The change in pitching rule 10.2.1.2 for the 2020-2021 Rule Book (stride foot not being able to step back once it is initially set) has ramifications for rule 10.11 – Discontinuing a Pitch/Stepping off the Pitcher’s Plate. The wording in the current rules make it technically impossible to properly discontinue a pitch. (Note: all references in this article to “plate” are for the pitcher’s plate.)
Let’s take it one step at a time (no pun intended):
• The current rules 10.3 and 10.11.1 state that the pitch officially begins and cannot be legallyl discontinued once the hands have separated after coming together.
• Rule 10.2.1.2 states that once the pitcher initially sets the toe of her stride foot, she may not step back any farther to increase the distance behind the plate.
• Rule 10.5.1 states that the pitcher must take only one step/stride forward toward home plate with her stride foot during the step/stride phase of the pitch
• Rule 10.5.3 states that the pivot foot must stay in contact with the plate during the step/stride
• Rule 10.11.2 states that in order to legally remove herself from the pitching position, the pitcher must step backward off the plate.
• The Effect for violating any of the rules above – illegal pitch.
The two possible scenarios for the pitcher’s feet to be legally in the pitching position are:
1 Pivot foot in contact with plate and stride foot on the plate (“in contact” with the plate is interpreted as on the plate)
2 Pivot foot in contact with plate and stride foot behind the plate
In scenario 1, it is an illegal pitch if the pitcher steps backward with either foot before she separates her hands. In scenario 2, it is an illegal pitch if her pivot foot loses contact with the plate or the stride foot moves back before the hands separate. So, by rule is seems to be technically impossible to properly discontinue a pitch.
We have contacted both Vickie Van Kleeck (NCAA Softball Rules Editor) and Craig Hyde (NCAA National Coordinator for Softball Umpires) regarding this situation; and we have submitted a Rule Proposal to either change the wording of the rules or create a Case Book play to clarify this.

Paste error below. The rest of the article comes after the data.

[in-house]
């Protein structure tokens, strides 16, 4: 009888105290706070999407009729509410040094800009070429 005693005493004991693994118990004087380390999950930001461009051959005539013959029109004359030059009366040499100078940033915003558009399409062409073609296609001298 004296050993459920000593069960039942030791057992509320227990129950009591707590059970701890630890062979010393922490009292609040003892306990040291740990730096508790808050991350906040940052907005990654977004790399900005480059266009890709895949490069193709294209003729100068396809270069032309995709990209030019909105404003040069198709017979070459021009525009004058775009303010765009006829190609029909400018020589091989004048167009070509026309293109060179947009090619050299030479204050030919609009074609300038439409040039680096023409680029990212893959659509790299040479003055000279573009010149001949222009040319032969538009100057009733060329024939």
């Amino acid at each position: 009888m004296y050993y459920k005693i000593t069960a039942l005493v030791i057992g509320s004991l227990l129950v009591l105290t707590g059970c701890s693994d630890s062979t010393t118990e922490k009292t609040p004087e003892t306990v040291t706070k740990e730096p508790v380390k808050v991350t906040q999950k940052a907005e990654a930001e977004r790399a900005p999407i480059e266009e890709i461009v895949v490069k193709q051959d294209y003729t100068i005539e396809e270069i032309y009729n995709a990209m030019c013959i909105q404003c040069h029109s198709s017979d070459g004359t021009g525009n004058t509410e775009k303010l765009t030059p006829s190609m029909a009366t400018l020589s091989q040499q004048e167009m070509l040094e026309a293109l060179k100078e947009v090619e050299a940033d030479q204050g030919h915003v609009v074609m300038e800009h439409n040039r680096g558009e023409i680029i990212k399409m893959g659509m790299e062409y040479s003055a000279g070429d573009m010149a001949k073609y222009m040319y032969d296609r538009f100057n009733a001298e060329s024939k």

In the meantime, Craig has offered this guidance:
Umpires must adjust our timing for calling the illegal pitch. If the hands have not yet come together, we should wait to see if the hands do come together at that time.
• If the hands come together, it is as an indication that the pitcher will be starting her windup phase, then we call an illegal pitch.
• If the hands do not come together and the pitcher gives any indication that she wants to discontinue the pitch, we should step from behind the plate and call “dead ball” or “time.” She has indicated to us, by her actions, that she wants to legally discontinue the pitch
If the hands are together when the pitcher makes any movement, wait because the pitcher might be trying to discontinue the pitch when she moves the stride foot back.
• If this action is immediately followed by the pitcher removing her pivot foot from the plate and/or doing anything else to indicate she is discontinuing the pitch (e.g. holding up her hands to indicate to the umpire she wants time-out), then we should step from behind the plate and call “dead ball” or “time.” She has indicated to us, by her actions, that she wants to legally discontinue the pitch.
• If she steps back with her stride foot and continues the pitch – then it is illegal. The umpire should signal and verbal when she separates her hands and continues the pitch.
Basically, if the pitcher wants to legally discontinue the pitch, she will still need to step back with either the stride or pivot foot before separating her hands.